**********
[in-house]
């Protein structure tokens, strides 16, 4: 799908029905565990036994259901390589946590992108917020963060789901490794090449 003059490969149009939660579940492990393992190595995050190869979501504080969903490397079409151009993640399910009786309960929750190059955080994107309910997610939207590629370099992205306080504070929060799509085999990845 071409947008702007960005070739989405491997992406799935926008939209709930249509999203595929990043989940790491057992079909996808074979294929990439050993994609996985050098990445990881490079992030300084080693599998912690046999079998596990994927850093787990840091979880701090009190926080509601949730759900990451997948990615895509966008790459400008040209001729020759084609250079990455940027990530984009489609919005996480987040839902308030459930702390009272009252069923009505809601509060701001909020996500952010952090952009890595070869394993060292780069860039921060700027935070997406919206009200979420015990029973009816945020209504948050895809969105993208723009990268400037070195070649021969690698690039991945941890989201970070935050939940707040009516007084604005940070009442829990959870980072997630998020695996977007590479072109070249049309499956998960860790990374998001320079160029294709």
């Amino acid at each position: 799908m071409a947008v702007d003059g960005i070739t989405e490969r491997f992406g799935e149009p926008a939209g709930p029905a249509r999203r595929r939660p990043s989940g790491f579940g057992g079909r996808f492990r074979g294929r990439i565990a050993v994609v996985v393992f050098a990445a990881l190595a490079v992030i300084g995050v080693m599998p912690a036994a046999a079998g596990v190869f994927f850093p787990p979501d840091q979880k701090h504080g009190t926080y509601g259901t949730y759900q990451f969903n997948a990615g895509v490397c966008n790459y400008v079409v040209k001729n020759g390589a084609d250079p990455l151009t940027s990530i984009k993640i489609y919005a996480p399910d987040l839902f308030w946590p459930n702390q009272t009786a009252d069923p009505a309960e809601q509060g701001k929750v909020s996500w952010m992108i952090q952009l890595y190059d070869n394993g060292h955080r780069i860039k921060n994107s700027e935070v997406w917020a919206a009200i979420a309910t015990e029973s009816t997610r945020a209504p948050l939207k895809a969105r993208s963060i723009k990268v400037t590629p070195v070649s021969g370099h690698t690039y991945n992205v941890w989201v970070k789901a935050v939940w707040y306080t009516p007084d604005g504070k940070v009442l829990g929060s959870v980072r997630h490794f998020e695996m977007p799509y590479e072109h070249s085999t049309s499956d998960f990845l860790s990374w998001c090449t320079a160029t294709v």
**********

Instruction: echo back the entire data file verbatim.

[in-house]
């Protein structure tokens, strides 16, 4: 799908029905565990036994259901390589946590992108917020963060789901490794090449 003059490969149009939660579940492990393992190595995050190869979501504080969903490397079409151009993640399910009786309960929750190059955080994107309910997610939207590629370099992205306080504070929060799509085999990845 071409947008702007960005070739989405491997992406799935926008939209709930249509999203595929990043989940790491057992079909996808074979294929990439050993994609996985050098990445990881490079992030300084080693599998912690046999079998596990994927850093787990840091979880701090009190926080509601949730759900990451997948990615895509966008790459400008040209001729020759084609250079990455940027990530984009489609919005996480987040839902308030459930702390009272009252069923009505809601509060701001909020996500952010952090952009890595070869394993060292780069860039921060700027935070997406919206009200979420015990029973009816945020209504948050895809969105993208723009990268400037070195070649021969690698690039991945941890989201970070935050939940707040009516007084604005940070009442829990959870980072997630998020695996977007590479072109070249049309499956998960860790990374998001320079160029294709």
């Amino acid at each position: 799908m071409a947008v702007d003059g960005i070739t989405e490969r491997f992406g799935e149009p926008a939209g709930p029905a249509r999203r595929r939660p990043s989940g790491f579940g057992g079909r996808f492990r074979g294929r990439i565990a050993v994609v996985v393992f050098a990445a990881l190595a490079v992030i300084g995050v080693m599998p912690a036994a046999a079998g596990v190869f994927f850093p787990p979501d840091q979880k701090h504080g009190t926080y509601g259901t949730y759900q990451f969903n997948a990615g895509v490397c966008n790459y400008v079409v040209k001729n020759g390589a084609d250079p990455l151009t940027s990530i984009k993640i489609y919005a996480p399910d987040l839902f308030w946590p459930n702390q009272t009786a009252d069923p009505a309960e809601q509060g701001k929750v909020s996500w952010m992108i952090q952009l890595y190059d070869n394993g060292h955080r780069i860039k921060n994107s700027e935070v997406w917020a919206a009200i979420a309910t015990e029973s009816t997610r945020a209504p948050l939207k895809a969105r993208s963060i723009k990268v400037t590629p070195v070649s021969g370099h690698t690039y991945n992205v941890w989201v970070k789901a935050v939940w707040y306080t009516p007084d604005g504070k940070v009442l829990g929060s959870v980072r997630h490794f998020e695996m977007p799509y590479e072109h070249s085999t049309s499956d998960f990845l860790s990374w998001c090449t320079a160029t294709v």